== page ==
Thursday, October 30, 2014

Science Fiction That Isn't Science Fiction (17)

Chuck Palahniuk has a reputation as a high-concept satirist who unflinchingly explores extremes of human behaviour. Beautiful You, which takes aims amongst others things at every kind of feminism, chick-lit bonkbusters, consumer-society sex, and male fears of uncontrolled female sexuality, is definitely high-concept. But its satire falls woefully flat, and at times flirts a little too closely with misogyny.

Penny Harrigan, an ordinary and humble associate in a Manhattan law firm, and is wooed and won by billionaire C. Linus Maxwell. So far, so romance beach reading. But Maxwell has an ulterior motif: he wants to use Penny as a test-bed for his new range of sex toys, including Beautiful You, the ultimate in vibrators. After he dumps Penny, the Beautiful You range threatens to cause civilization to collapse as women abandon men and obsessively diddle themselves to death. Only Penny and a two-hundred-year-old sex guru can frustrate Maxwell's fiendish plans.

There's plenty of energy and invention in Palahniuk's apocalyptic vision. Women beg for batteries; sex toys are turned into weapons ('Flaming dildos continued to pelt down, dealing random death'); there's a vividly cartoonish climatic confrontation at a wedding. But as satire it's thin stuff. The characters are caricatures and mostly dislikable, the sex is graphically gynacological, but unlike, say, J.G. Ballard's clinical descriptions, it's also interminable, the sex guru seems to have wandered in from an unfinished Kurt Vonnegut novel, and the idea that women would become instant sex addicts is risible.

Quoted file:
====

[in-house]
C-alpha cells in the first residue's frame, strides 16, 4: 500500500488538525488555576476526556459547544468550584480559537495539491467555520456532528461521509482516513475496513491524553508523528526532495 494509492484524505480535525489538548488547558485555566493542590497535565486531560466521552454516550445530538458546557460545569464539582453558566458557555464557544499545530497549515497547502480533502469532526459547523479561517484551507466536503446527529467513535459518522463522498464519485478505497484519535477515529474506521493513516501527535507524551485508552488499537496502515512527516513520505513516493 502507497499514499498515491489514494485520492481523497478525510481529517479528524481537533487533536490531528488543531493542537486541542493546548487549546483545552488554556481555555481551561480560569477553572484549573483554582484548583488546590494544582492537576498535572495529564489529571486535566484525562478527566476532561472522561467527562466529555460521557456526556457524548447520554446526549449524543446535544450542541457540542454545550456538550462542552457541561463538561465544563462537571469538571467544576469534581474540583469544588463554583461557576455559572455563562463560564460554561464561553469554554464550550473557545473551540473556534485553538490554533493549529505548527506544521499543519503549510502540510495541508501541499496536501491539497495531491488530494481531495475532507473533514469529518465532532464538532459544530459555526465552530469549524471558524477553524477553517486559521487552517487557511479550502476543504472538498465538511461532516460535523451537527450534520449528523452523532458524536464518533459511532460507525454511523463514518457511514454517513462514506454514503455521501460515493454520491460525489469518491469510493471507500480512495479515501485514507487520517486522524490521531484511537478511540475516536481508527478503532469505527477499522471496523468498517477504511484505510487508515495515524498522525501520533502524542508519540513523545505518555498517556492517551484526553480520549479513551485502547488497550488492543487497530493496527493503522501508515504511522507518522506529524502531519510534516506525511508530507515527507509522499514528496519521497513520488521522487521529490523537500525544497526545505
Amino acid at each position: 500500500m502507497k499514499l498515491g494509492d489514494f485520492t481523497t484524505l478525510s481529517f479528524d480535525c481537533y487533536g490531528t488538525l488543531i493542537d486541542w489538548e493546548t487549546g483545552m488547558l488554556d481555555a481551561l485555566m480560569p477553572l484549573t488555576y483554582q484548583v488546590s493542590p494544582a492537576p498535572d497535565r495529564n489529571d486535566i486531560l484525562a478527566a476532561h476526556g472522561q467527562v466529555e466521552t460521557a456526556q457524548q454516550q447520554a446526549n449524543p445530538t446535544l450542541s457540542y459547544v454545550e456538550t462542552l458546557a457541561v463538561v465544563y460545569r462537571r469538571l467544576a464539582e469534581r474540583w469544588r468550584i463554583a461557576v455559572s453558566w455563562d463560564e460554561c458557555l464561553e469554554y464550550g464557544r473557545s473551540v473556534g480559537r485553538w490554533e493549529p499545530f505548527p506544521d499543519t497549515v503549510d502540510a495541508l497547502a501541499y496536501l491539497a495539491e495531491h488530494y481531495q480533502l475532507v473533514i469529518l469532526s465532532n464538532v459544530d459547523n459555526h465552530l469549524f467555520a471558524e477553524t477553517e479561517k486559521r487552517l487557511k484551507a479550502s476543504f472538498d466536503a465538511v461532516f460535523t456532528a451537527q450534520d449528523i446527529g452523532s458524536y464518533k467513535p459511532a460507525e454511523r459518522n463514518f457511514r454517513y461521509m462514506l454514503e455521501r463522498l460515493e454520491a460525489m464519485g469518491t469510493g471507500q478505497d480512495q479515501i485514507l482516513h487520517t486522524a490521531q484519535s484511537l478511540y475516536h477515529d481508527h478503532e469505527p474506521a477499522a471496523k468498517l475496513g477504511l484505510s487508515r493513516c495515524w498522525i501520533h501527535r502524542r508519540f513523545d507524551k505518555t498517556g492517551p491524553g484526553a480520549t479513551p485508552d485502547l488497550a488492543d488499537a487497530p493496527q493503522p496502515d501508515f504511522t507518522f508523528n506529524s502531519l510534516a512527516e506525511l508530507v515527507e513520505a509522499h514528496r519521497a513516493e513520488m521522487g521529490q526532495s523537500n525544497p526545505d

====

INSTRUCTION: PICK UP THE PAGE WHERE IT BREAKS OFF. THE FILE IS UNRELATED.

Straight men, frustrated and disenfranchised, turn into Paleolithic rapists, and the reaction of the gay community is summed up by a couple of joggers ('Let the gals have their fun!' 'I don't care of they never come back!'), but women come off far worse. Penny, about the only vaguely sympathetic character in this short novel, is a chick-lit cliche from the Mid-West caught between careerism and old-fashioned notions of marriage and family as she tries to make it in the carnivorous Big Apple, and despite some Learning and Growing she remains wedded to cliches of female fulfillment. The female autoerotic addicts are pitiable - Penny's mother is saved as if from substance abuse by the intervention of her husband and a male friend - and at every level female sexuality is shown to be determined by what men want and by their fear of losing control of it - let's not even get into the nanobot powered vagina lasers that update the concept of chastity belts. In short, nobody comes out of this well, including the author.


Anonymous Jay Russell said...

Is anything he's written after Fight Club really worthwhile? I gave up a while ago.

October 30, 2014 3:44 pm  
Blogger Paul McAuley said...

Choke's good. Lullaby and Pygmy have their moments. As does Haunted, when it doesn't try too hard.

October 30, 2014 5:24 pm  

Post a Comment

<< Home

Newer Posts Older Posts